�A great read about an important part of our military history. The authors have opened the door to a critical warfighting capability that has for too long been held a close secret to only a few. It is time that the door was flung wide open and the true nature of their work revealed.�

Tickets: FREE! No reservation required. Visit

Wednesday, 24 June 2015, noon - Washington DC - How to Catch a Russian Spy at the International Spy Museum

For three nerve-wracking years, Naveed Jamali spied on the US for the Russians―or so the Russians believed. Hear Naveed bring his unbelievable, yet true, story to life. By trading thumb drives of sensitive technical data for envelopes of cash, he pretended to sell out his own country across noisy restaurant tables and in quiet parking lots. Although he had no formal espionage training, with the help of an initially reluctant FBI duo he ended up at the center of a highly successful CI operation that targeted Russian espionage in New York City. With news about Russia�s disintegrating relationship with the US a frequent headline and political hot topic, How to Catch a Russian Spy is the one-of-a-kind story of how one young man�s post-college adventure became a real-life US counterintelligence coup.
Tickets: Free! No reservation required. Visit

22 - 25 June 2015 - Arlington, VA - 11th Annual IAFIE Conference "Preparing the Next Generation of Intelligence Analysts for a Changing World."

Marymount University is host to the 11th Annual Conference of the International Association for Intelligence Education. (IAFIE).

There continues to be enormous challenges that threaten US national security and the global world order. A growing sense of urgency to try to understand these events and anticipate new challenges has forced us to rethink how we will confront the future. In a changing world this means focusing attention on how we prepare future scholars and practitioners that will be called on to explore these challenges.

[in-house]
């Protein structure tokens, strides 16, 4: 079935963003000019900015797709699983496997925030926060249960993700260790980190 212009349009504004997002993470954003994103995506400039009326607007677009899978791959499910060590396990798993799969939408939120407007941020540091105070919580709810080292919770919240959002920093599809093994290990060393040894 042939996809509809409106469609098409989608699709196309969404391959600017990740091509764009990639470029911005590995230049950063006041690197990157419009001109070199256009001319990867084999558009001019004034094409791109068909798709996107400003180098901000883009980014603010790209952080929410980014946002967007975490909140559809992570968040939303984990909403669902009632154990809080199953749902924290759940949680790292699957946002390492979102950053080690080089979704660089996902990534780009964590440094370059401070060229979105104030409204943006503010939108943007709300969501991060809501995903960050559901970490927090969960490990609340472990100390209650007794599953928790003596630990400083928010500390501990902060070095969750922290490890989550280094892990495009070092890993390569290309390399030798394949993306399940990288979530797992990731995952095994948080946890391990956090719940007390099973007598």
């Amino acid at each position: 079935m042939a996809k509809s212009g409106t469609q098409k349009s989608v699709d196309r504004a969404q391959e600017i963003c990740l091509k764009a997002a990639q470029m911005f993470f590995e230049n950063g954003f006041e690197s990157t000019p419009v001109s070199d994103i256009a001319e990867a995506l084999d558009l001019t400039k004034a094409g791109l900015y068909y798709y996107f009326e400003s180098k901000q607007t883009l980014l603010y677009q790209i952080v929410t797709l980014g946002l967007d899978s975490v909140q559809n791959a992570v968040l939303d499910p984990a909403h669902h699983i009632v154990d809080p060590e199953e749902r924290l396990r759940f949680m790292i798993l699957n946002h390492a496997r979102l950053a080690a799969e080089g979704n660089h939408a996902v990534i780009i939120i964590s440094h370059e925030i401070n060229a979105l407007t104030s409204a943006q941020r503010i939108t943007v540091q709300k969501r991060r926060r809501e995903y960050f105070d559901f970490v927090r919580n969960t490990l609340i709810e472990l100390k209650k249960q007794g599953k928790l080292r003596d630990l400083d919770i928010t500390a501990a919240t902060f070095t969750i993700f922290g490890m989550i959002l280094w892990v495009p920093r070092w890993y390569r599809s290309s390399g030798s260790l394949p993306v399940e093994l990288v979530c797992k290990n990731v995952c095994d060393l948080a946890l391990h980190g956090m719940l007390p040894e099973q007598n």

This IAFIE conference will revolve around the theme of �Preparing the Next Generation of Intelligence Analysts in a Changing World.� The conference panel discussions will be divided along two tracks. One track will explore the pedagogical developments and innovations that are emerging to provide prospective and current analysts will the skill sets needed to tackle analytic problems. The second track will explore some of the challenges that analysts may have to confront during the remainder of the 21st Century.

The conference will host an opening reception on the evening of Monday, 22 June followed by two and one half days of speakers, panels and presentations. The cost of the event is $400 for non-members and $100 for students. Other rates apply. Payment Instructions: Credit card online. To pay by check contact Michelle Henderson at for instructions.
The conference agenda, when made available, will be posted here.

Event Location: Marymount University, 2807 N Glebe Rd, Arlington, VA 22207; 814-824-2131. Registration is open. Register here.
Additional Event Information: Michelle Henderson, Phone: 814-824-2131, Email:

Friday, 26 June 2015, 1-4pm - Washington, DC - Meet a Counterintelligence Officer - Christopher Lynch at the International Spy Museum

Come to the Spy Museum store and meet Christopher Lynch! Lynch was a Counterintelligence Officer, first in the FBI, and then in the CIA, for thirty years. As an Operations Analyst, he specialized in the KGB in assessing tradecraft and in detecting hostile control.

Watch Christopher in Inside the Secrets: Counter Intelligence, where he talks about his experience in a counter intelligence office and compares it to the popular FX show The Americans.

Tickets: FREE! No reservation required. Visit